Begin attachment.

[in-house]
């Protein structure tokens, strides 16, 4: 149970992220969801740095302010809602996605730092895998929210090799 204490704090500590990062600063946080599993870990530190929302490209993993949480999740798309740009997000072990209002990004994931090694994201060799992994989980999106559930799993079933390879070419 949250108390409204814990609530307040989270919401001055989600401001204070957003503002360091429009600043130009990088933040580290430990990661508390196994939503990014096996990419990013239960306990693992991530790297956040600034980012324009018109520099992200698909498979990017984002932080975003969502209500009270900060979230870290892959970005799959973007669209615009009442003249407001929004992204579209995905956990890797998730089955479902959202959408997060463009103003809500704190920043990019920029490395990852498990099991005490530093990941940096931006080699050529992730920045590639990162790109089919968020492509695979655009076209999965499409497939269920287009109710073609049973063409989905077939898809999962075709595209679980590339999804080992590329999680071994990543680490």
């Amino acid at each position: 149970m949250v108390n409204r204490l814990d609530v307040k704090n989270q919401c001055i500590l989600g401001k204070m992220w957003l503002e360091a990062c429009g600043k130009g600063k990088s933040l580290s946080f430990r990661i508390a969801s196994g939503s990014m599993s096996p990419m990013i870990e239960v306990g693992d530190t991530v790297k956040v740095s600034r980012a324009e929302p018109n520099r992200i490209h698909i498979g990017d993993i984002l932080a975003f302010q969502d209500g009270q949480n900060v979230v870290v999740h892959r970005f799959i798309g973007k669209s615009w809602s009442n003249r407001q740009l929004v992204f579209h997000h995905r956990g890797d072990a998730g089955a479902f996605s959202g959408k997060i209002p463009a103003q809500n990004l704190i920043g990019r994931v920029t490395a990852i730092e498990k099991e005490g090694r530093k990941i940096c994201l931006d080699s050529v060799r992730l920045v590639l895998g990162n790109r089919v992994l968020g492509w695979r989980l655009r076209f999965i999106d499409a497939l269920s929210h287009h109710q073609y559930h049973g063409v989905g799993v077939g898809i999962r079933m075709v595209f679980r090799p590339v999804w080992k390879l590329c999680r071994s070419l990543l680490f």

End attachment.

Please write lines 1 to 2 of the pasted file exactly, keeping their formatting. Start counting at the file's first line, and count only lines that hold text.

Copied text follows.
[in-house]
């Protein structure tokens, strides 16, 4: 149970992220969801740095302010809602996605730092895998929210090799 204490704090500590990062600063946080599993870990530190929302490209993993949480999740798309740009997000072990209002990004994931090694994201060799992994989980999106559930799993079933390879070419 949250108390409204814990609530307040989270919401001055989600401001204070957003503002360091429009600043130009990088933040580290430990990661508390196994939503990014096996990419990013239960306990693992991530790297956040600034980012324009018109520099992200698909498979990017984002932080975003969502209500009270900060979230870290892959970005799959973007669209615009009442003249407001929004992204579209995905956990890797998730089955479902959202959408997060463009103003809500704190920043990019920029490395990852498990099991005490530093990941940096931006080699050529992730920045590639990162790109089919968020492509695979655009076209999965499409497939269920287009109710073609049973063409989905077939898809999962075709595209679980590339999804080992590329999680071994990543680490």